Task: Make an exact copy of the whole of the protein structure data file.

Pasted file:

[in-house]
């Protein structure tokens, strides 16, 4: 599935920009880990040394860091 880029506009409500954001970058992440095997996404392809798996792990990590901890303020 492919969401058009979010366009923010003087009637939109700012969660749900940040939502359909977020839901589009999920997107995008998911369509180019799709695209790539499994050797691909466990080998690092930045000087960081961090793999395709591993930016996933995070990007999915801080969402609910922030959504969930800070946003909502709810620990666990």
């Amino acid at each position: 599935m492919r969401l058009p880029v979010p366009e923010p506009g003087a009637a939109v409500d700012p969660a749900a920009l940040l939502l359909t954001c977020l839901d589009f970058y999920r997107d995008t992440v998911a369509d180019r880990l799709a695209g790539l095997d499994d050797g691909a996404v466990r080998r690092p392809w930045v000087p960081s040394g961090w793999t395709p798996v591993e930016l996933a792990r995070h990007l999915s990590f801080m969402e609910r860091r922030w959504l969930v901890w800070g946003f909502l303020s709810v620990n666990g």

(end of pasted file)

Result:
[in-house]
């Protein structure tokens, strides 16, 4: 599935920009880990040394860091 880029506009409500954001970058992440095997996404392809798996792990990590901890303020 492919969401058009979010366009923010003087009637939109700012969660749900940040939502359909977020839901589009999920997107995008998911369509180019799709695209790539499994050797691909466990080998690092930045000087960081961090793999395709591993930016996933995070990007999915801080969402609910922030959504969930800070946003909502709810620990666990």
């Amino acid at each position: 599935m492919r969401l058009p880029v979010p366009e923010p506009g003087a009637a939109v409500d700012p969660a749900a920009l940040l939502l359909t954001c977020l839901d589009f970058y999920r997107d995008t992440v998911a369509d180019r880990l799709a695209g790539l095997d499994d050797g691909a996404v466990r080998r690092p392809w930045v000087p960081s040394g961090w793999t395709p798996v591993e930016l996933a792990r995070h990007l999915s990590f801080m969402e609910r860091r922030w959504l969930v901890w800070g946003f909502l303020s709810v620990n666990g």